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Behind the Headlines the Jews of Hungary

April 15, 1981
See Original Daily Bulletin From This Date

— “Hungarian Jewry in previous ages never enjoyed such equality before the law, and never had the freedom of religion and conscience that is the case today.” Ilona Seifert, Secretary-General of the Central Board for Hungarian Jewry (MIOK), told journalists on a recent United Jewish Appeal-American Jewish Press Association mission. MIOK coordinates most of the Jewish activities and institutions in Hungary.

While Hungarian Jews have the opportunity to live a freer and fuller religious life than any other Jewish community in the Soviet Bloc, this “freedom” is subtly controlled by the government-Seifert is paid by the state for her work in the Jewish community. Her late husband, Dr. Geza Seifert, was both president of MIOK and was highly decorated by the Communist Party.

The president of MIOK is also paid by the state, and his nomination must be approved by the State Office for Church Affairs. The current president, Imre Heber, acknowledged that the community receives partial funding from the state, and “couldn’t exist without it.” Dr. Mihaly Borsa head of the Central Committee for Social Assistance (KSB) that administers social welfare programs to the Jewish community, is also paid by the government.

The Chief Rabbi of Hungary, Laszalo Salgo, was elected to Parliament in 1980. He is a government emissary to the community and a community emissary to the government. “The Minister of Religion has a permanent connection with our leaders and knows about our problems,” he said.

According to the Deputy Minister of the State Office of Church Affairs, there is a “good understanding between the churches and the socialists…. The relationship between church and state is satisfactory here. Religious people are not persecuted under socialism.” This echoed Seifert’s statement that “the relationship between our state and our religion is a very good one, and both our state and our religion strive to cultivate the same.”


The Deputy Minister also discussed anti-Semitism in Hungary, stating: “Organized anti-Semitism is not here; the government would not allow it.” He acknowledged, however, that “it is possible that there are in our country persons who are anti-Semitic. We have education on fascist rule, but some traces of anti-Semitism remain.”

One example of the government’s “education on fascist rule” is a traveling exhibit entitled “Remember.” The exhibit features large blowups of photographs: Nazi roundups of Hungarian Jews, 1940’s newspaper headlines, and infamous Nazi leaders. At the entrance, a government explanation states that the Jewish population of Hungary numbered 825,000 in 1941, 570,000 Jews were deported to ghettos and camps, and 25,000 Gypsies were also deported.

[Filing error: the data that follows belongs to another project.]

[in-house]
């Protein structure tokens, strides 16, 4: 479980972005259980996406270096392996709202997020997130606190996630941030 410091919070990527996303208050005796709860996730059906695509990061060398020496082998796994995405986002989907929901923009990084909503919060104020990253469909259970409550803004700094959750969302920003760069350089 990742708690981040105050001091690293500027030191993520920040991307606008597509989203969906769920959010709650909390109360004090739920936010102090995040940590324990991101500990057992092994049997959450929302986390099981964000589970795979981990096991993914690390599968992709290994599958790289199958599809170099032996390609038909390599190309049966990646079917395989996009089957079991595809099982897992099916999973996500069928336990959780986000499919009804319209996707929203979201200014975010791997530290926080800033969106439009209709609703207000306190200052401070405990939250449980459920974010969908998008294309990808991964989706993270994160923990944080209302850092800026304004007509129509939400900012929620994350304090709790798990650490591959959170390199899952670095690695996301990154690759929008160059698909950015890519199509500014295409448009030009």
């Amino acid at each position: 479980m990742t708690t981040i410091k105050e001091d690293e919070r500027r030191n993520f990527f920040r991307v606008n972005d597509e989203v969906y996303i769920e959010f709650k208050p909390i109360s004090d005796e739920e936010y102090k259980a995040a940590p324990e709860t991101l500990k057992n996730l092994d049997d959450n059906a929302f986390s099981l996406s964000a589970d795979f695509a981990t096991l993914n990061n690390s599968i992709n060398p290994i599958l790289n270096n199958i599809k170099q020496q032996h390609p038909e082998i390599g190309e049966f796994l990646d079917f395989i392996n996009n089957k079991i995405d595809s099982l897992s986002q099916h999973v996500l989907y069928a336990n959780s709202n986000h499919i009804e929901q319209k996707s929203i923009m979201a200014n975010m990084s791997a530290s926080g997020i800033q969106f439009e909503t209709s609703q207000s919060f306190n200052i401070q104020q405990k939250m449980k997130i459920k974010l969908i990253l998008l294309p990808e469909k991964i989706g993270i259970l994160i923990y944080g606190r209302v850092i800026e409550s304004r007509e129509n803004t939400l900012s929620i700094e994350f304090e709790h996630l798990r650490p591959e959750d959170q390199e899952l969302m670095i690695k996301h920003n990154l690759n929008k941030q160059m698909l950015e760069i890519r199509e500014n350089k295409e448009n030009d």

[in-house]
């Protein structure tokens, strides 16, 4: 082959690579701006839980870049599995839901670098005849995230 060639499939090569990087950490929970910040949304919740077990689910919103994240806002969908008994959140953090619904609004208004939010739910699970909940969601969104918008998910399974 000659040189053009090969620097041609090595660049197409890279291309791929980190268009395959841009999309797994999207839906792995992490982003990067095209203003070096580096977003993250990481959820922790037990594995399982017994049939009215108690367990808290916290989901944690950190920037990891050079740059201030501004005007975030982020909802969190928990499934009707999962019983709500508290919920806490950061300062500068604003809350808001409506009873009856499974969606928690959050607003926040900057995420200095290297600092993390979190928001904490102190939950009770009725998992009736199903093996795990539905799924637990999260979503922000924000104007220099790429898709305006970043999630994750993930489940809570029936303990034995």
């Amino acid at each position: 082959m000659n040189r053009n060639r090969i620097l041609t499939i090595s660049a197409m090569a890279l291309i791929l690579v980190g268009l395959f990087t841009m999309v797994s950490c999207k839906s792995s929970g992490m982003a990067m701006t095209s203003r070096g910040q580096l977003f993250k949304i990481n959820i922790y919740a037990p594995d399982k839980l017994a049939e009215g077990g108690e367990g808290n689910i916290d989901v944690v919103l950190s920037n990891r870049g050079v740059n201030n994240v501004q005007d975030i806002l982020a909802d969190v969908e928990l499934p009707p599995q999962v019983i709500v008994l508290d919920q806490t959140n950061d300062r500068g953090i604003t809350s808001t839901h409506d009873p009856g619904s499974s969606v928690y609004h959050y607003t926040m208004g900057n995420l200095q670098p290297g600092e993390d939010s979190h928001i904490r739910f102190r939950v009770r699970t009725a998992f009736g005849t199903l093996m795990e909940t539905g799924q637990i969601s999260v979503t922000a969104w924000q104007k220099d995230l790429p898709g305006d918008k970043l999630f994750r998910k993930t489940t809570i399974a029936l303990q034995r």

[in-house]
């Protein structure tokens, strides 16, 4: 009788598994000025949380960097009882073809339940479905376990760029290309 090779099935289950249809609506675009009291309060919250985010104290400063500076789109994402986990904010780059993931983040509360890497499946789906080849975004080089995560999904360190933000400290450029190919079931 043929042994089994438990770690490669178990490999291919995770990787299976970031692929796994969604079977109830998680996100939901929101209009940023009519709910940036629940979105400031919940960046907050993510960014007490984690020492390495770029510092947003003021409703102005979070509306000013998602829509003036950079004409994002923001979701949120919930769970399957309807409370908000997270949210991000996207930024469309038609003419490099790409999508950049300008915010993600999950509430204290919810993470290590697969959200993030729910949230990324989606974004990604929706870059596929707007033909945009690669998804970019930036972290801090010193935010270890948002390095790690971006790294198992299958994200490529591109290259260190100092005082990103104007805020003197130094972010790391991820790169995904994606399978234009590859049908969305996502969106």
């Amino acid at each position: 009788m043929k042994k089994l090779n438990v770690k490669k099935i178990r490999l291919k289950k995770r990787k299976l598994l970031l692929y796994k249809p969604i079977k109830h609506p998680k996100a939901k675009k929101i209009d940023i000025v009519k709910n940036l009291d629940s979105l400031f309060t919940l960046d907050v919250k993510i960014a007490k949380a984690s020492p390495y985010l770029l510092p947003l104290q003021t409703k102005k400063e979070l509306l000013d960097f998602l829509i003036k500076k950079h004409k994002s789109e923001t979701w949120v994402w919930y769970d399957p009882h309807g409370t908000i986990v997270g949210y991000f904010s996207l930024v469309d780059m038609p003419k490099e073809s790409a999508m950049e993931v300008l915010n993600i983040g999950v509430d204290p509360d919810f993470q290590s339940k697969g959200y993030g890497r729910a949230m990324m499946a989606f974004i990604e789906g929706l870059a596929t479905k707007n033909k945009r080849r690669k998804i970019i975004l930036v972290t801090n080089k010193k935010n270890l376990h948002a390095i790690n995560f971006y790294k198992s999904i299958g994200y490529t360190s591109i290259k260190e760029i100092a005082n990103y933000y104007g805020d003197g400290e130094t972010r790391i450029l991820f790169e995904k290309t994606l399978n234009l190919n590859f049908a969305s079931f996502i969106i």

With the exception of this introductory panel, the word “Jew” (Zsidonak in Hungarian) never again appears in the government explanations accompanying the photographs. MIOK officials insisted the exhibit was created by the government as a gesture of good will toward the Jewish community. A more likely explanation is that anti-Semitsm is an excellent example of fascism, and thus effective pro-Communist propaganda.

Seifert said of anti-Semitism in Hungary today, that there is none, “thanks to the Hungarian government that fights all symptoms of anti-Semitism, both preventively and repressively. In brief, our Criminal Law regards anti-Semitism as an offense and imposes heavy sanctions of prison. This is not a paper law, but practiced in reality. ” She added, however, that “people with anti-Semitic feelings live everywhere, surely with us, too. However, they cannot publicly express their feelings.”


The government’s subtle control seemed apparent not only in the quasi-official status of the MIOK leaders, but also in the content of the semi-monthly MIOK newspaper, Uj Elet (New Life). At a meeting with members of the editorial board of the newspaper, which was supposed to be a journalist-to-journalist exchange of ideas, the following information was forthcoming:

The paper has existed for 35 years, publishes 7,000 copies, uses news sources from throughout the world, and has a full-time staff of five. Specific political questions were answered: “It is not surprising that on our editorial staff sit people who consider the policy of the state and (Communist) party good and adequate.”

After the meeting, a journalist who writes for Uj Elet privately answered a question about government censorship. “There is no censorship, perse, ” he said. “Censorship is in the heads of the editorial board. They know what can be printed and what cannot.”

News of Israel is not printed if it is in any way “political” or pro-Zionist. In the issue given to mission participants, the only news from Israel concerned the transfer of library materials there from Europe. (In contrast, the daily newspapers follow the Soviet anti-Israel and pro-PLO line.) Several members of the editorial board emphasized that Hungarian citizens can receive all printed matter from the West, and they urged exchanges of newspapers with editors on the mission.

The Jewish religion, as all religions in Hungary, is tolerated by the Communist government. The Jews of Hungary seem to know instinctively that this tolerance will cease it Judaism crosses the thin, almost invisible, line between religion and Zionism. Any suggested or overt affinity with Zionism, other than visits to relatives in Israel, is therefore not expressed.

Tomorrow: Part Four

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